…Deeper Down The Rabbit Hole

Yes, I drew that

Yes, I drew that

I could have come up with a more creative title for this post, true, but the rabbity knowledge I’m about to drop on you is really just a continuation of the learning I started a few weeks back.

I just finished my second night of solo Bunny Watch, and I have to say, I’m kind of enamored with these guys – they’re pretty darn cute. My favorite “rabbit thing” so far is when they get excited once I set them into their play pens and they do a binky, which is the signature Bunny Happy Dance. Witness:

Cute, right? Yeah, I thought so.

Anyways – binkies aside, here are a bunch of things I learned about rabbits in order to sassify some  badge requirements:

2) COMMON CAUSES OF POOR HEALTH AND DISEASE AMONG RABBITS:

I have two words for you, and these words are “poor” and “diet.” Well, I also have a third word for you, and that one is “hay.” As in: if you don’t feed your bunny HAY, your bunny will have a POOR DIET and will probably have diarrhea, messed-up cecotropes, dental problems, hairball issues, obesity, and general digestive distress. Hay is a rabbit’s best friend – and by default, yours as well. It’s good for their teeth, it keeps furballs & other stuff moving through their systems, and it provides the correct nutrition for these delightful lagomorphs.

…AND KNOW WHAT TO DO FOR THE FOLLOWING:

I’m going to toss out a blanket “Take your bunny to the vet!” here. These little guys are super sensitive, and if you decide to throw on your Dr. Doolittle hat, you might hurt ‘em (please Hammer, don’t!). However, since I needed to know this stuff in order to knock off this badge requirement, here goes:

  • Nasal catarrh: It took me FOREVER to figure out what this is – it’s “snuffles,” which sounds sort of cute, but is actually an awful problem for some rabbits. Basically, it’s sneezing & a runny nose, but usually becomes chronic once they have it, which sucks for everyone involved, mostly your little furkin. Usually caused by bacteria, it can be handled somewhat with the correct antibiotics, but can usually be prevented (and managed) by making sure the bunny’s diet is healthy.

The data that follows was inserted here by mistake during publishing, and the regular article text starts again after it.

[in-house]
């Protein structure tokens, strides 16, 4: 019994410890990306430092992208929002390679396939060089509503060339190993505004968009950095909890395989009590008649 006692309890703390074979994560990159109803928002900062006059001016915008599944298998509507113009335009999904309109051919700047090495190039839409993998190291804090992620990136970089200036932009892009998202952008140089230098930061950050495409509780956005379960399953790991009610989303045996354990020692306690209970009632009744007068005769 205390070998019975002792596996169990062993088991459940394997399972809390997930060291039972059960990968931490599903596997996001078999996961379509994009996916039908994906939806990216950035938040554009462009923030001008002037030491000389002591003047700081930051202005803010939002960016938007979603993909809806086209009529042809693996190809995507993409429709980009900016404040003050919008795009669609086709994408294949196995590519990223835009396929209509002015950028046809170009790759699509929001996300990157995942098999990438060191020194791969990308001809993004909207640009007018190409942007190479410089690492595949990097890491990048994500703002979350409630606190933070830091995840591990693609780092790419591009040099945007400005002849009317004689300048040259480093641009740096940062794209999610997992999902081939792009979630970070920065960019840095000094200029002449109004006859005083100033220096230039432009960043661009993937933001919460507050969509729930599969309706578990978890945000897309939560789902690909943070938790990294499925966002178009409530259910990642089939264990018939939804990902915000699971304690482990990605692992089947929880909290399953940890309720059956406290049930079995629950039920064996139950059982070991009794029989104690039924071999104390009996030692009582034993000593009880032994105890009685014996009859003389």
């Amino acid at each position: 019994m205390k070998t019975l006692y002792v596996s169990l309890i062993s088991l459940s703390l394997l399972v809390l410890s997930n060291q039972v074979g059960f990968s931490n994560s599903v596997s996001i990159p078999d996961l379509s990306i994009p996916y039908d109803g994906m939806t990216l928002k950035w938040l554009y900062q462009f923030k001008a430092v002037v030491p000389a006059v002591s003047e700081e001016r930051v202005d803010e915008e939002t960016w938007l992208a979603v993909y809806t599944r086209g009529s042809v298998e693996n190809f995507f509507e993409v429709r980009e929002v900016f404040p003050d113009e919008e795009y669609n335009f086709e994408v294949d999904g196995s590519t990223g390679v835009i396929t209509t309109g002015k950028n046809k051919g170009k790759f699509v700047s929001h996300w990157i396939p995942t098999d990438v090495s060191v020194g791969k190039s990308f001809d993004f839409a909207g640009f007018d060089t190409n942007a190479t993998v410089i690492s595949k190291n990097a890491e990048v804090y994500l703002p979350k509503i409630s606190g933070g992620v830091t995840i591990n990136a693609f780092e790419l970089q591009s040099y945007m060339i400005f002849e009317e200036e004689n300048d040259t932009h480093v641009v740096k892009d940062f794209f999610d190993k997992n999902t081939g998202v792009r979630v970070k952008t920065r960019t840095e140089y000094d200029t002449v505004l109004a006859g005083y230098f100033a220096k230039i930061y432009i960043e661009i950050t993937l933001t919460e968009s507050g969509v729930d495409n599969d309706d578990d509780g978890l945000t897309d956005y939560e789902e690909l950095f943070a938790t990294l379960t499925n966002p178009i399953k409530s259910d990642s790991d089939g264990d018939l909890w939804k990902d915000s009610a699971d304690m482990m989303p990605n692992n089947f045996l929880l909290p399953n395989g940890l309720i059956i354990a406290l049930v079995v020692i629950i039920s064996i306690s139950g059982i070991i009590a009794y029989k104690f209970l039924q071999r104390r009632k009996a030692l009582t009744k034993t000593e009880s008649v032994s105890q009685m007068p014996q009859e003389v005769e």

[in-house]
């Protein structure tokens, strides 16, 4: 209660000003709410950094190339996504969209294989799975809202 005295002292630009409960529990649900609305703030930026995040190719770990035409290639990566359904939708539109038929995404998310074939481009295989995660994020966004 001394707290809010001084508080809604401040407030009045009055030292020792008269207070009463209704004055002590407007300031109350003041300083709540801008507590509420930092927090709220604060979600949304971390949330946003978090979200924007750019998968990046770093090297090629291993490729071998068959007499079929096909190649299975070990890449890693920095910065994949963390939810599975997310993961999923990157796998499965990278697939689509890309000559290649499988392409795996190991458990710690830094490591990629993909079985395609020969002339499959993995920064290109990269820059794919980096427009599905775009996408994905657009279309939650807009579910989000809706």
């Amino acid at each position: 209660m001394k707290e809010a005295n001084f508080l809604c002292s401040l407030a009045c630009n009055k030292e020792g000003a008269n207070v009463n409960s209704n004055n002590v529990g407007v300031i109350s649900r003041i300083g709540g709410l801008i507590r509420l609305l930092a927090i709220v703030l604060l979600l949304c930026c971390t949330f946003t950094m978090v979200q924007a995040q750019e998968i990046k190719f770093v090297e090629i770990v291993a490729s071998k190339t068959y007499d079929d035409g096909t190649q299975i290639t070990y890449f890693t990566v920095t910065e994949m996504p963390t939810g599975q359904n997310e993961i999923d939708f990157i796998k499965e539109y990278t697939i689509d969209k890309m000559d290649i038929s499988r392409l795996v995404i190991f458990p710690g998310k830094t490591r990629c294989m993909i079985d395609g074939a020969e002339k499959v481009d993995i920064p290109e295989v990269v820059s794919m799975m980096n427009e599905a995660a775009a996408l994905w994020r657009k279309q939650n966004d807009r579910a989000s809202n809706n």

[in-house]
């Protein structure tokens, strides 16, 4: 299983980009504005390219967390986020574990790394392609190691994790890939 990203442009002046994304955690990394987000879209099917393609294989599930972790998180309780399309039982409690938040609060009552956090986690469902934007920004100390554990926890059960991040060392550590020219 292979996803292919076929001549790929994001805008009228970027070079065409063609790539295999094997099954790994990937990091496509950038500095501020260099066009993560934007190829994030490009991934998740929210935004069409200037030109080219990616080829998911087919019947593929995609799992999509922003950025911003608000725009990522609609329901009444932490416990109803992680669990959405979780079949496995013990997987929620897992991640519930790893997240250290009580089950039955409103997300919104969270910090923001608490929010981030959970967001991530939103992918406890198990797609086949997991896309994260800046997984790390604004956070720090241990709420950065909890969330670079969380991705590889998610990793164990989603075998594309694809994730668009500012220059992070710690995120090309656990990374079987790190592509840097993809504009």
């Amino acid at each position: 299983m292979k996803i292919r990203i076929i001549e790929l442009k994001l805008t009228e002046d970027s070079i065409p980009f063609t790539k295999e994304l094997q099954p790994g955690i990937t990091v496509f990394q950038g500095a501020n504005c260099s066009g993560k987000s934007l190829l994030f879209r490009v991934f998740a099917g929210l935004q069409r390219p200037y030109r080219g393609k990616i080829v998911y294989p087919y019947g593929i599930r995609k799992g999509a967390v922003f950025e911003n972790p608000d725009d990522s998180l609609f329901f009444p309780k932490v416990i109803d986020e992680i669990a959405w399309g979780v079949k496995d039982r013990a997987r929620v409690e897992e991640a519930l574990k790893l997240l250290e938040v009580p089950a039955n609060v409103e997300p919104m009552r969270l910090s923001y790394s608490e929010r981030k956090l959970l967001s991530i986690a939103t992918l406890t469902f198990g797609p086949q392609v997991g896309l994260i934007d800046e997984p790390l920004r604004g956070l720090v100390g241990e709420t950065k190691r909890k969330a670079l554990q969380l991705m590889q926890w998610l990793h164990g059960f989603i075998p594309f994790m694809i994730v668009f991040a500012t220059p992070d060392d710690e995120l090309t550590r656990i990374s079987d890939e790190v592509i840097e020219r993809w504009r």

• Parasitic nasal catarrh: Equally difficult to research, but is basically similar to above, but caused by a parasite & treated with – you guessed it! – anti-parasitic drugs.
  • Ear canker: Ah-ha! The simple term for this is ear mites. Number one – don’t try to use something like Frontline to cure this: it will KILL the rabbit. Cut and dry, dead as a doormat. Number two – go to the vet. They’ll likely prescribe a topical anti-parasitic that you’ll apply to the problem areas and voila! Mites be gone.
  • Tularemia: When this occurs in humans, it’s known as Rabbit Fever, which is a lot less disco-oriented than you might be thinking. All of the reading and research I did on this one indicates that you’re not going to find this in domestic rabbits, so there’s also nothing to be found on how to treat it…unless you’re an unlucky human who caught the disease while hunting wild rabbits! If so – sucks to be you, Elmer.

5) KNOW THE CAUSE AND REMEDY FOR DOES THAT DESTROY THEIR YOUNG

Yes, this happens – mothers will eat their young. It’s really horrible to even think about, let alone research for the benefit of this project, but in a nutshell – if momma gets freaked out and her emotions get thrown out of whack, she might just…you know. Ugh. To prevent this, momma bunnies need to feel safe and secure – they should be kept on their own in a peaceful, private, quiet area with adequate food and water, and disturbed as little as possible. However, hopefully you won’t encounter this issue at all, since you should make sure your buns are spayed and neutered in the first place! Volunteering with a rabbit rescue organization is a bit heartbreaking – breeding is unnecessary and there are SO MANY RABBITS that need to be adopted into a good home. Don’t breed. Fix your wabbits. Simple as that.